I remember this one time on Facebook someone ‘poked me’ and I stabbed him


One quick story: I was a venture capitalist in 2001. A company, Oingo, which later became Applied Semantics, had a technique for how search engines could make money by having people bid for ads. My partner at the firm said, “we can probably pick up half this company for cheap. They are running out of money.” It was during the Internet bust.

“Are you kidding me, “ I said. “they are in the search engine business. That’s totally dead.” And I went back to playing the Defender machine that was in my office. That I would play all day long even while companies waited in the conference room.

A year later they were bought by Google for 1% of Google. Our half would’ve now been worth hundreds of millions if we had invested. I was the worst venture capitalist ever. They had changed their name from Oingo to Applied Semantics to what became within Google…AdWords and AdSense, which has been 97% of Google’s revenues since 2001. 97%. $67 billion dollars. (…)

Ken Lang buys his patents back from Lycos for almost nothing. He starts a company: I/P Engine. Two weeks ago he announced he was merging his company with a public company, Vringo (Nasdaq: VRNG). Because it’s Ken, I buy the stock although will buy more after this article is out and readers read this.

The company sues Google for a big percentage of those $67 billion in revenues plus future revenues. The claim: Google has willfully infringed on Vringo – I/P’s patents for sorting ads based on click-throughs.

{ James Altucher/TechCrunch | Continue reading }

No one will ever know you, only what you let them see


People using Google’s email service, Gmail, on a relatively new BlackBerry smartphone may have noticed recently that some contacts now have small photos next to their names. They may have been surprised to see them there – after all, these are not photos taken by the BlackBerry itself, and its manufacturer Research In Motion has struck no data-sharing deal with Google.

Those images appear because Google has taken a profile photo users uploaded to Google+, its social network, and incorporated it into their contacts’ Gmail address book.

This is just one example of how Google is increasingly combining the information it holds about its users from its dozens of products, which range from a search engine and maps to Android smartphones, flight checkers and language translation apps.

One line in Google’s privacy policy, which came into force on Thursday, explains how it is able to do this: “If other users already have your email or other information that identifies you, we may show them your publicly visible Google Profile information, such as your name and photo.”

But when, in late January, Google published this new document detailing how it is combining the personal information it holds about its users from its dozens of different products, many privacy advocates, data protection officials and state regulators let their simmering distrust of the internet company boil over. “Google didn’t ask us if we, their customers, minded our data being merged and used in new ways,” said Jim Killock, executive director of the Open Rights Group, a digital activist. “Most people will have no choice but to put up with the change. That is wrong.”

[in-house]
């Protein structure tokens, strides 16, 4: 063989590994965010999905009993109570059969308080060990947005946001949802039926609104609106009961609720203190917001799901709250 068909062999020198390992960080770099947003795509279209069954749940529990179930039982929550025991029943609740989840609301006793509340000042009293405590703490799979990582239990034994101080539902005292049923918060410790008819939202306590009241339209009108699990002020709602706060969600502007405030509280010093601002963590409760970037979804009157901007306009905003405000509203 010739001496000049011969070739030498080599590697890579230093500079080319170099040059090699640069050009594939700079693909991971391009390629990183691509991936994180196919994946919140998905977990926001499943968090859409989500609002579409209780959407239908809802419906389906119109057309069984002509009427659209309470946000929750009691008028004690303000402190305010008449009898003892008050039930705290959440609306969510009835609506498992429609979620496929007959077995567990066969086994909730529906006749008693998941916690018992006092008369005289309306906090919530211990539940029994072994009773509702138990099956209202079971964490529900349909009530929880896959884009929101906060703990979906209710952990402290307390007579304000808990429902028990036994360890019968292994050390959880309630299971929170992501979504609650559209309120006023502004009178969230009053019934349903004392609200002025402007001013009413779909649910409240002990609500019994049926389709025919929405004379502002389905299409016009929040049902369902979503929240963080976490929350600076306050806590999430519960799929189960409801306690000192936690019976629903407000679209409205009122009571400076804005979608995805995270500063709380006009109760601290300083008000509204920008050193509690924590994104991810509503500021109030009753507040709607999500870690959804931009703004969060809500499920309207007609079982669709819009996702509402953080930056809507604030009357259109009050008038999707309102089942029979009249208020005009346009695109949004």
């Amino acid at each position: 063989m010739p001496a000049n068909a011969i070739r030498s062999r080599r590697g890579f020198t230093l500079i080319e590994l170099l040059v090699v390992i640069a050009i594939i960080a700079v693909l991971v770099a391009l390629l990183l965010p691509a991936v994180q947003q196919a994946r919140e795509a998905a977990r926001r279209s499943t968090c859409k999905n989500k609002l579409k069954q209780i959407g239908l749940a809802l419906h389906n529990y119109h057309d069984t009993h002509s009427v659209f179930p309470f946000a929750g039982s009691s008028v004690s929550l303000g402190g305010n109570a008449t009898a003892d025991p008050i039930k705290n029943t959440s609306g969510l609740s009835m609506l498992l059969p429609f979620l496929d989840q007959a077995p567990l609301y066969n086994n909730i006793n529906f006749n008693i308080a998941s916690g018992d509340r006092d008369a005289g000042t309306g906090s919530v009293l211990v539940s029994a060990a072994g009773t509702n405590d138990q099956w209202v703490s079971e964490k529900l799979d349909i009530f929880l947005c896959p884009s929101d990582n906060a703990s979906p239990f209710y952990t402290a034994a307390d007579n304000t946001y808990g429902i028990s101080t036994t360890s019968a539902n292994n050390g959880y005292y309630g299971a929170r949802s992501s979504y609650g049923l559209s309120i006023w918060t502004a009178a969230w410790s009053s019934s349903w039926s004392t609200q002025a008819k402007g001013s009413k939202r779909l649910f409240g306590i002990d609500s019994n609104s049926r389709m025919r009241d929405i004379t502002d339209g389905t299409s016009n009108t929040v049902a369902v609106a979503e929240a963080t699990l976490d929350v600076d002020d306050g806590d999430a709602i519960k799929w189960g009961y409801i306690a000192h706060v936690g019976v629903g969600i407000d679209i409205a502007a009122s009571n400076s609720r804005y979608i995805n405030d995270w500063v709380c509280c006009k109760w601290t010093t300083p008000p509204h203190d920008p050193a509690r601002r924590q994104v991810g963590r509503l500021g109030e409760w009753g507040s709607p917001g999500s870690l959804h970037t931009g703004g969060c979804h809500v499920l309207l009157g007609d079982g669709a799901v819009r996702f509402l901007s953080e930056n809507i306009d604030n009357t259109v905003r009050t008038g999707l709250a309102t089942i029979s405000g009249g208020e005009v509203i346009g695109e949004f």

{ FT | Continue reading }

related { How Google—and 104 Other Companies—Are Tracking Me on the Web }

And it could have went so many ways, so many ways it can go


How would things change if Google and Bing went down for 24 hours, and there wasn’t a way around the block?

If your first thought is to do your online searches through Yahoo!, you will run into another roadblock. Since 2010, Yahoo! searches are powered by Bing. Can you name any other search engine sites off the top of your head? (…)

Losing search sites is only the tip of the iceberg. Google and Bing also provide extensive services in other areas, one of the most obvious being email—Gmail alone has 350 million users. Blacking out Gmail would certainly affect all these people, but it would also affect everyone trying to reach them.

{ Naked Capitalism | Continue reading }

Last week, I got a notice from Twitter saying the Manhattan District Attorney’s office had subpoenaed my account activity for a three-month period between September and December of last year. On October 1, I was arrested along with 700 or so other people marching across the Brooklyn Bridge as part of an early Occupy Wall Street demonstration. (…)

Why was it Twitter who got subpoenaed even though they’re my words the DA wants to see?

The short answer is: they’re not my words. Not in the legal sense at least. Part of the Twitter user agreement is that the Tweets belong to the company, not to the user. As far as the law is concerned, my online self is an informational aspect of a legal entity named Twitter, not me. That means if someone wants to use my statements against me in court, it’s not me they have to call, it’s that little blue birdie. In this context the term “microblogging” gets some new meaning: Twitter’s users really are unpaid content producers for a giant microblog hosting site.